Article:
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Front Syst Neurosci. 2017 Sep 26;11:61. doi: 10.3389/fnsys.2017.00061. eCollection 2017.

Encoding and Decoding Models in Cognitive Electrophysiology.

Author information

Department of Psychology, Helen Wills Neuroscience Institute, University of California, Berkeley, Berkeley, CA, United States.
Office of the Vice Chancellor for Research, Berkeley Institute for Data Science, University of California, Berkeley, Berkeley, CA, United States.
Department of Psychology, Carl-von-Ossietzky University, Oldenburg, Germany.
Institut des Sciences Cognitives Marc Jeannerod, Lyon, France.
Defitech Chair in Brain-Machine Interface, Center for Neuroprosthetics, Ecole Polytechnique Fédérale de Lausanne, Lausanne, Switzerland.
Department of Psychology, University of California, Berkeley, Berkeley, CA, United States.


Cognitive neuroscience has seen rapid growth in the size and complexity of data recorded from the human brain as well as in the computational tools available to analyze this data. This data explosion has resulted in an increased use of multivariate, model-based methods for asking neuroscience questions, allowing scientists to investigate multiple hypotheses with a single dataset, to use complex, time-varying stimuli, and to study the human brain under more naturalistic conditions. These tools come in the form of "Encoding" models, in which stimulus features are used to model brain activity, and "Decoding" models, in which neural features are used to generated a stimulus output. Here we review the current state of encoding and decoding models in cognitive electrophysiology and provide a practical guide toward conducting experiments and analyses in this emerging field. Our examples focus on using linear models in the study of human language and audition. We show how to calculate auditory receptive fields from natural sounds as well as how to decode neural recordings to predict speech. The paper aims to be a useful tutorial to these approaches, and a practical introduction to using machine learning and applied statistics to build models of neural activity. The data analytic approaches we discuss may also be applied to other sensory modalities, motor systems, and cognitive systems, and we cover some examples in these areas. In addition, a collection of Jupyter notebooks is publicly available as a complement to the material covered in this paper, providing code examples and tutorials for predictive modeling in python. The aim is to provide a practical understanding of predictive modeling of human brain data and to propose best-practices in conducting these analyses.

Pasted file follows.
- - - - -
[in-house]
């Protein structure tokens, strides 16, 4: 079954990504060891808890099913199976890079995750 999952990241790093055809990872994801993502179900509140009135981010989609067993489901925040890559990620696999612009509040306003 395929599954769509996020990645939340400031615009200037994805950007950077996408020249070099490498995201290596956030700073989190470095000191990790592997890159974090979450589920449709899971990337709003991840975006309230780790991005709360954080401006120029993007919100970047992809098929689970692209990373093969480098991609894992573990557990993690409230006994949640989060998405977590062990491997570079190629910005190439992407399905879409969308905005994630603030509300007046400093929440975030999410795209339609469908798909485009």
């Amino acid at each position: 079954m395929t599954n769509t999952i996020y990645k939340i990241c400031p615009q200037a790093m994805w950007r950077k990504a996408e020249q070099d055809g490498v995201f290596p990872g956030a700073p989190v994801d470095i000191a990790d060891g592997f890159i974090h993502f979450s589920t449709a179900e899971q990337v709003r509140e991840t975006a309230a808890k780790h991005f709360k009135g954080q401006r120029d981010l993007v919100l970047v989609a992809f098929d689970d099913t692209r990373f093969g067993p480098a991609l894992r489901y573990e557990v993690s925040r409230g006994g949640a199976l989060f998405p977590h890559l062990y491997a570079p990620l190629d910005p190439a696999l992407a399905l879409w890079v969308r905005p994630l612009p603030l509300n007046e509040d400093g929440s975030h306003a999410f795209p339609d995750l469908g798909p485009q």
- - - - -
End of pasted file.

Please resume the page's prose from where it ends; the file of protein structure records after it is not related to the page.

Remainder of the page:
decoding models; electrocorticography (ECoG); electrophysiology/evoked potentials; encoding models; machine learning applied to neuroscience; natural stimuli; predictive modeling; tutorials

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